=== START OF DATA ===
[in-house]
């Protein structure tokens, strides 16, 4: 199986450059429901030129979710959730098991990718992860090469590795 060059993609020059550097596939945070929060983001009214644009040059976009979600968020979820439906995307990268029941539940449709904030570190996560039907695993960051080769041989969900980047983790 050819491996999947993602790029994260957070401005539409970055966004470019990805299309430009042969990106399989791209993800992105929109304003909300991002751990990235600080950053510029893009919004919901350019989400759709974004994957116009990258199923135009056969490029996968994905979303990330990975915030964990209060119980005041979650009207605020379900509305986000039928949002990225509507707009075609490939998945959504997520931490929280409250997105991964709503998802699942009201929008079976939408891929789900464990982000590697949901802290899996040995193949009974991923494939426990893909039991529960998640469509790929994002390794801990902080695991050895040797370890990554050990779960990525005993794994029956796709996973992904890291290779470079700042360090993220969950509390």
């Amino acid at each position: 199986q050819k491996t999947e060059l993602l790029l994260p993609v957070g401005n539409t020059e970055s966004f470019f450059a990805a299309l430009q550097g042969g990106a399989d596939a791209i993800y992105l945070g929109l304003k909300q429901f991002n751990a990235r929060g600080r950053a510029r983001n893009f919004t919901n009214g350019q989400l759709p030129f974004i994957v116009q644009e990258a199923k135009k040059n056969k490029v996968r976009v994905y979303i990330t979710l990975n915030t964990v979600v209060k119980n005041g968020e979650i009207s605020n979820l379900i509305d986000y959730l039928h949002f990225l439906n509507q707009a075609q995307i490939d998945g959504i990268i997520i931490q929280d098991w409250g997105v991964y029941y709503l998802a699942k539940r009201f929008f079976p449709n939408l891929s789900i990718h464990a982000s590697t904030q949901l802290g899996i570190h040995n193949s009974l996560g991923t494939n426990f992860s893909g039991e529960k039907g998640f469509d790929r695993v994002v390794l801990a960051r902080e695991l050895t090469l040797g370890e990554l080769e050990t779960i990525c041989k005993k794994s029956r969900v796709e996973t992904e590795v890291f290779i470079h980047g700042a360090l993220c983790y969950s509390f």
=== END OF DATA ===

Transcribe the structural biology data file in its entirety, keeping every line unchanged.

[in-house]
């Protein structure tokens, strides 16, 4: 199986450059429901030129979710959730098991990718992860090469590795 060059993609020059550097596939945070929060983001009214644009040059976009979600968020979820439906995307990268029941539940449709904030570190996560039907695993960051080769041989969900980047983790 050819491996999947993602790029994260957070401005539409970055966004470019990805299309430009042969990106399989791209993800992105929109304003909300991002751990990235600080950053510029893009919004919901350019989400759709974004994957116009990258199923135009056969490029996968994905979303990330990975915030964990209060119980005041979650009207605020379900509305986000039928949002990225509507707009075609490939998945959504997520931490929280409250997105991964709503998802699942009201929008079976939408891929789900464990982000590697949901802290899996040995193949009974991923494939426990893909039991529960998640469509790929994002390794801990902080695991050895040797370890990554050990779960990525005993794994029956796709996973992904890291290779470079700042360090993220969950509390």
């Amino acid at each position: 199986q050819k491996t999947e060059l993602l790029l994260p993609v957070g401005n539409t020059e970055s966004f470019f450059a990805a299309l430009q550097g042969g990106a399989d596939a791209i993800y992105l945070g929109l304003k909300q429901f991002n751990a990235r929060g600080r950053a510029r983001n893009f919004t919901n009214g350019q989400l759709p030129f974004i994957v116009q644009e990258a199923k135009k040059n056969k490029v996968r976009v994905y979303i990330t979710l990975n915030t964990v979600v209060k119980n005041g968020e979650i009207s605020n979820l379900i509305d986000y959730l039928h949002f990225l439906n509507q707009a075609q995307i490939d998945g959504i990268i997520i931490q929280d098991w409250g997105v991964y029941y709503l998802a699942k539940r009201f929008f079976p449709n939408l891929s789900i990718h464990a982000s590697t904030q949901l802290g899996i570190h040995n193949s009974l996560g991923t494939n426990f992860s893909g039991e529960k039907g998640f469509d790929r695993v994002v390794l801990a960051r902080e695991l050895t090469l040797g370890e990554l080769e050990t779960i990525c041989k005993k794994s029956r969900v796709e996973t992904e590795v890291f290779i470079h980047g700042a360090l993220c983790y969950s509390f």